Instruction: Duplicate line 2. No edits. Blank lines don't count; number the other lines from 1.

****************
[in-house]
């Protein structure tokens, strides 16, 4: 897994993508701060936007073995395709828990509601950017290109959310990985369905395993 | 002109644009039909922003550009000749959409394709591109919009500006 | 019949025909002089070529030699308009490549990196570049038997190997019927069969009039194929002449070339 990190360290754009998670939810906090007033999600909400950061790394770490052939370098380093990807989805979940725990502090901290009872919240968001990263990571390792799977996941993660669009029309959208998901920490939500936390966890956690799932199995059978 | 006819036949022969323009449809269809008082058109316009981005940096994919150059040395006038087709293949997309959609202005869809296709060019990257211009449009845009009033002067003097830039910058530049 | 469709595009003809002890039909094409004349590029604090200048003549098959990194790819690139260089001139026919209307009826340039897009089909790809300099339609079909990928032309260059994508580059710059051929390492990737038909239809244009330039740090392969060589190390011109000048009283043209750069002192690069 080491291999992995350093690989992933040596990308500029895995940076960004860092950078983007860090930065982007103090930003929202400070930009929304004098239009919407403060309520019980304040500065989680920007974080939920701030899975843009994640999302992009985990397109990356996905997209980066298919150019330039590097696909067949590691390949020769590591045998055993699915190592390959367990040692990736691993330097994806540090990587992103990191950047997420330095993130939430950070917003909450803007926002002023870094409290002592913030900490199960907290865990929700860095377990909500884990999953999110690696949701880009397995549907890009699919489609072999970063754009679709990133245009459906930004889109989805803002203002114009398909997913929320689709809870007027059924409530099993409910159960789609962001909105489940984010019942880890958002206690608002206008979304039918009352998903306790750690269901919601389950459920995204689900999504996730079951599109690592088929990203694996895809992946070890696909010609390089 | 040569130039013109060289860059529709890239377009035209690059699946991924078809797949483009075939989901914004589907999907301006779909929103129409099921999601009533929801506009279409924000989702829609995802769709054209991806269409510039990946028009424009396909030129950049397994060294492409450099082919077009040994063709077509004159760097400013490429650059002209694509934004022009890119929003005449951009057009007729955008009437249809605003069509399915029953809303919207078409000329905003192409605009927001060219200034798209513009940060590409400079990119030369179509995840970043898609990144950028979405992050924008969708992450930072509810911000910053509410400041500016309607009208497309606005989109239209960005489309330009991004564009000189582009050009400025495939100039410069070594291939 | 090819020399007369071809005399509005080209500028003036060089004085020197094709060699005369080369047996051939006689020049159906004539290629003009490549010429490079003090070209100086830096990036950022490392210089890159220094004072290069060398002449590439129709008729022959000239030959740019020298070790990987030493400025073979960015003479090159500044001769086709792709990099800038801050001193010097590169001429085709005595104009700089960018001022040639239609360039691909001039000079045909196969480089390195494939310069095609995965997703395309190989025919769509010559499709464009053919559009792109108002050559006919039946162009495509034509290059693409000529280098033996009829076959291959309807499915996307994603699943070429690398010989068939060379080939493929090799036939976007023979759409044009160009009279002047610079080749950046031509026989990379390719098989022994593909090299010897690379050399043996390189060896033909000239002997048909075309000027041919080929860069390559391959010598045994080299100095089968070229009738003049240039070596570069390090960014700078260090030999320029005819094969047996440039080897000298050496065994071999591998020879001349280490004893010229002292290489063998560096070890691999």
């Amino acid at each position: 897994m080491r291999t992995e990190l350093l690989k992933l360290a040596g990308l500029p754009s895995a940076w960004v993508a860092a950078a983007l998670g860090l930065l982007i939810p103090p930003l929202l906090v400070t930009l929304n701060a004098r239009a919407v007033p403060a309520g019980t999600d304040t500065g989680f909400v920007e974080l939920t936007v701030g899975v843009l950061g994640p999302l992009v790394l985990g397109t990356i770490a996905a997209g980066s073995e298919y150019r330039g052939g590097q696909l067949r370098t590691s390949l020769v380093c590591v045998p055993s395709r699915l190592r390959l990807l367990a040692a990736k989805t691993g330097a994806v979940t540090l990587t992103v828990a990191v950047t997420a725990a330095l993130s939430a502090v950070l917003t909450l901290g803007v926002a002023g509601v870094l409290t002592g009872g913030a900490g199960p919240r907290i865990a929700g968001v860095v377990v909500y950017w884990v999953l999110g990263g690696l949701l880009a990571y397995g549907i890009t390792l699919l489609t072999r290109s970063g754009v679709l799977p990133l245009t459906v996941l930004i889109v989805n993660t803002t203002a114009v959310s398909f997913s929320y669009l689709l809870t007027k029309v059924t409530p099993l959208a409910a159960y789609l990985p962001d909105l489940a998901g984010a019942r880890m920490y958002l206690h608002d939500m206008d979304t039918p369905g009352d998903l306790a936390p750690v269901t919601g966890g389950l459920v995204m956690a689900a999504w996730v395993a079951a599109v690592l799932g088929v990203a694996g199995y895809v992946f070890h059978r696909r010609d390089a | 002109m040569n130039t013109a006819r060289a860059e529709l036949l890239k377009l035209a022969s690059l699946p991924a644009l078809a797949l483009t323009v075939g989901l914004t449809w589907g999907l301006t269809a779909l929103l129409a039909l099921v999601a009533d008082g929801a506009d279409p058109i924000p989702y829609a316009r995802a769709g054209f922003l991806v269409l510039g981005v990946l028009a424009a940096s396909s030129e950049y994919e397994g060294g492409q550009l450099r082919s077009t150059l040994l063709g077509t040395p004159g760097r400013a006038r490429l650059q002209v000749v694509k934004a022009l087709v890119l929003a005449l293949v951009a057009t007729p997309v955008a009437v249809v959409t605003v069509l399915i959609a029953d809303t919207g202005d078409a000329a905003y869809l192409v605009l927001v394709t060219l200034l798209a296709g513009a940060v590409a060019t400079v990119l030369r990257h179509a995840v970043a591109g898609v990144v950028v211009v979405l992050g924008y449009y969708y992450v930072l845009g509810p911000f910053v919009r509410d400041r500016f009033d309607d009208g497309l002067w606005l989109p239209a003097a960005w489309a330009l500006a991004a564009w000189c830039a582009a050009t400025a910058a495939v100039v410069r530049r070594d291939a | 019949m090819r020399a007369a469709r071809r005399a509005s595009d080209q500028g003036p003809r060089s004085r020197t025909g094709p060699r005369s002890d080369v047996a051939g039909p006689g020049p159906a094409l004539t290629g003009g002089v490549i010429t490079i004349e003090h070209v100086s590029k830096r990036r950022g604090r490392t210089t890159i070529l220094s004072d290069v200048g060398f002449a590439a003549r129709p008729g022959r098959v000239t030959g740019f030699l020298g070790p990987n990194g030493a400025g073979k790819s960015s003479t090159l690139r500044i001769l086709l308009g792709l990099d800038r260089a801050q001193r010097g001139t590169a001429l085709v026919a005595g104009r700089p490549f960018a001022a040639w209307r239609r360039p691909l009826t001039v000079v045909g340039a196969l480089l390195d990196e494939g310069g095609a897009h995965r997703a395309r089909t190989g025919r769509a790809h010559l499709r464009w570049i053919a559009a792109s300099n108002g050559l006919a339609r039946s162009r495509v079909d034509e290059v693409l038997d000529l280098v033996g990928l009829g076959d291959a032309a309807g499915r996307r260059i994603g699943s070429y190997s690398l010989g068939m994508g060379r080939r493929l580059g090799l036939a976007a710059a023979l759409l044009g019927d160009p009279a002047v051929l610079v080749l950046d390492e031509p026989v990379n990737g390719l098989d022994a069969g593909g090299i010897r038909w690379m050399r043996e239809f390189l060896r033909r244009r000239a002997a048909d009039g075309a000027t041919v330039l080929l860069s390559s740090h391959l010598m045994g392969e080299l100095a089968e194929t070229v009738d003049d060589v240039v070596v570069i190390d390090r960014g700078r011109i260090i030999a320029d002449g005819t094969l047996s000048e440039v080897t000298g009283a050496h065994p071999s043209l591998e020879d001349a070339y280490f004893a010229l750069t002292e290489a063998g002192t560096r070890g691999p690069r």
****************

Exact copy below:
């Protein structure tokens, strides 16, 4: 897994993508701060936007073995395709828990509601950017290109959310990985369905395993 | 002109644009039909922003550009000749959409394709591109919009500006 | 019949025909002089070529030699308009490549990196570049038997190997019927069969009039194929002449070339 990190360290754009998670939810906090007033999600909400950061790394770490052939370098380093990807989805979940725990502090901290009872919240968001990263990571390792799977996941993660669009029309959208998901920490939500936390966890956690799932199995059978 | 006819036949022969323009449809269809008082058109316009981005940096994919150059040395006038087709293949997309959609202005869809296709060019990257211009449009845009009033002067003097830039910058530049 | 469709595009003809002890039909094409004349590029604090200048003549098959990194790819690139260089001139026919209307009826340039897009089909790809300099339609079909990928032309260059994508580059710059051929390492990737038909239809244009330039740090392969060589190390011109000048009283043209750069002192690069 080491291999992995350093690989992933040596990308500029895995940076960004860092950078983007860090930065982007103090930003929202400070930009929304004098239009919407403060309520019980304040500065989680920007974080939920701030899975843009994640999302992009985990397109990356996905997209980066298919150019330039590097696909067949590691390949020769590591045998055993699915190592390959367990040692990736691993330097994806540090990587992103990191950047997420330095993130939430950070917003909450803007926002002023870094409290002592913030900490199960907290865990929700860095377990909500884990999953999110690696949701880009397995549907890009699919489609072999970063754009679709990133245009459906930004889109989805803002203002114009398909997913929320689709809870007027059924409530099993409910159960789609962001909105489940984010019942880890958002206690608002206008979304039918009352998903306790750690269901919601389950459920995204689900999504996730079951599109690592088929990203694996895809992946070890696909010609390089 | 040569130039013109060289860059529709890239377009035209690059699946991924078809797949483009075939989901914004589907999907301006779909929103129409099921999601009533929801506009279409924000989702829609995802769709054209991806269409510039990946028009424009396909030129950049397994060294492409450099082919077009040994063709077509004159760097400013490429650059002209694509934004022009890119929003005449951009057009007729955008009437249809605003069509399915029953809303919207078409000329905003192409605009927001060219200034798209513009940060590409400079990119030369179509995840970043898609990144950028979405992050924008969708992450930072509810911000910053509410400041500016309607009208497309606005989109239209960005489309330009991004564009000189582009050009400025495939100039410069070594291939 | 090819020399007369071809005399509005080209500028003036060089004085020197094709060699005369080369047996051939006689020049159906004539290629003009490549010429490079003090070209100086830096990036950022490392210089890159220094004072290069060398002449590439129709008729022959000239030959740019020298070790990987030493400025073979960015003479090159500044001769086709792709990099800038801050001193010097590169001429085709005595104009700089960018001022040639239609360039691909001039000079045909196969480089390195494939310069095609995965997703395309190989025919769509010559499709464009053919559009792109108002050559006919039946162009495509034509290059693409000529280098033996009829076959291959309807499915996307994603699943070429690398010989068939060379080939493929090799036939976007023979759409044009160009009279002047610079080749950046031509026989990379390719098989022994593909090299010897690379050399043996390189060896033909000239002997048909075309000027041919080929860069390559391959010598045994080299100095089968070229009738003049240039070596570069390090960014700078260090030999320029005819094969047996440039080897000298050496065994071999591998020879001349280490004893010229002292290489063998560096070890691999």